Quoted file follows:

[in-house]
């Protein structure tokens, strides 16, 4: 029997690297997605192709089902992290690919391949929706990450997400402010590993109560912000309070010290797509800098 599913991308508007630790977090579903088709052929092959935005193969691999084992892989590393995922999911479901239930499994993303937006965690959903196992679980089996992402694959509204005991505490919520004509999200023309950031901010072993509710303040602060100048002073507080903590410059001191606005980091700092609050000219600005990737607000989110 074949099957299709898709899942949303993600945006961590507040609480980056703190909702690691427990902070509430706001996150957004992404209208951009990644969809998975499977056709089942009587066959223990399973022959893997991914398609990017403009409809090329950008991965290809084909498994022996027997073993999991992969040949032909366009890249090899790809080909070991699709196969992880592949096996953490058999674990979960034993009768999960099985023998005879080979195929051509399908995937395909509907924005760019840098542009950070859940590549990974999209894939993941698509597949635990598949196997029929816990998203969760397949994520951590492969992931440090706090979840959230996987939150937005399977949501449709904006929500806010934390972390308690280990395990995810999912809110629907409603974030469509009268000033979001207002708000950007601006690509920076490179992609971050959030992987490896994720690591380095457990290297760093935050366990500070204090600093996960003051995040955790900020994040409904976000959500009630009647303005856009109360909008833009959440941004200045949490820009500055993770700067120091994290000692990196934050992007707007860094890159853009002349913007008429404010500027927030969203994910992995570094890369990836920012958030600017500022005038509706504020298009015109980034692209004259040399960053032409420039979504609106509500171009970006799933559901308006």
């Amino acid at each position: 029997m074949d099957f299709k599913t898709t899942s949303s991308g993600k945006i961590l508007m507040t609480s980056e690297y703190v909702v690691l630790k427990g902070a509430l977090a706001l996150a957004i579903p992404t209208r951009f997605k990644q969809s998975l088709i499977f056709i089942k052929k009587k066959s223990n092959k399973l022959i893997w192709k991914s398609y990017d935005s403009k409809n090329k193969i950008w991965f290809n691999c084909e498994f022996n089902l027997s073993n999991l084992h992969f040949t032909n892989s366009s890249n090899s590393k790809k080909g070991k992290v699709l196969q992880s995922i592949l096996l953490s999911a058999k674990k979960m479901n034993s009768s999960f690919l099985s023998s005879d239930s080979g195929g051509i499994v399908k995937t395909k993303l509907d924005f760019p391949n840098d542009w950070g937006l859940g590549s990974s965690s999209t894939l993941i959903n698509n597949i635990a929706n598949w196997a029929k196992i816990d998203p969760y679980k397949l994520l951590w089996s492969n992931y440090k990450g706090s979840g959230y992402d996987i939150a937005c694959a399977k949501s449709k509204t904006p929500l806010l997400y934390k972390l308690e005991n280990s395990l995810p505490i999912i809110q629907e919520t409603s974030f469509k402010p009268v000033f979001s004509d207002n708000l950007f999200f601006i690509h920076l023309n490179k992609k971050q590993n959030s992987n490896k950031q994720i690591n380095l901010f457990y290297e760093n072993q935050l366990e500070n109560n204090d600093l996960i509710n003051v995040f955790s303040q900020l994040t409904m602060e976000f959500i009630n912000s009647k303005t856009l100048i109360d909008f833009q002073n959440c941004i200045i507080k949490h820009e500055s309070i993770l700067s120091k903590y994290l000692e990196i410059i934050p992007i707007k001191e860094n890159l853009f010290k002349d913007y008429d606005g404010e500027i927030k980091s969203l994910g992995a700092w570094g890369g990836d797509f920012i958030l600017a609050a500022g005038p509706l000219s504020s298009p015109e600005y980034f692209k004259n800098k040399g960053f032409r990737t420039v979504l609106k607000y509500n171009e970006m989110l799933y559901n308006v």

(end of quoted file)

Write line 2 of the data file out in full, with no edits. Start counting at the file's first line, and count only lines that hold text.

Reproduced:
């Protein structure tokens, strides 16, 4: 029997690297997605192709089902992290690919391949929706990450997400402010590993109560912000309070010290797509800098 599913991308508007630790977090579903088709052929092959935005193969691999084992892989590393995922999911479901239930499994993303937006965690959903196992679980089996992402694959509204005991505490919520004509999200023309950031901010072993509710303040602060100048002073507080903590410059001191606005980091700092609050000219600005990737607000989110 074949099957299709898709899942949303993600945006961590507040609480980056703190909702690691427990902070509430706001996150957004992404209208951009990644969809998975499977056709089942009587066959223990399973022959893997991914398609990017403009409809090329950008991965290809084909498994022996027997073993999991992969040949032909366009890249090899790809080909070991699709196969992880592949096996953490058999674990979960034993009768999960099985023998005879080979195929051509399908995937395909509907924005760019840098542009950070859940590549990974999209894939993941698509597949635990598949196997029929816990998203969760397949994520951590492969992931440090706090979840959230996987939150937005399977949501449709904006929500806010934390972390308690280990395990995810999912809110629907409603974030469509009268000033979001207002708000950007601006690509920076490179992609971050959030992987490896994720690591380095457990290297760093935050366990500070204090600093996960003051995040955790900020994040409904976000959500009630009647303005856009109360909008833009959440941004200045949490820009500055993770700067120091994290000692990196934050992007707007860094890159853009002349913007008429404010500027927030969203994910992995570094890369990836920012958030600017500022005038509706504020298009015109980034692209004259040399960053032409420039979504609106509500171009970006799933559901308006």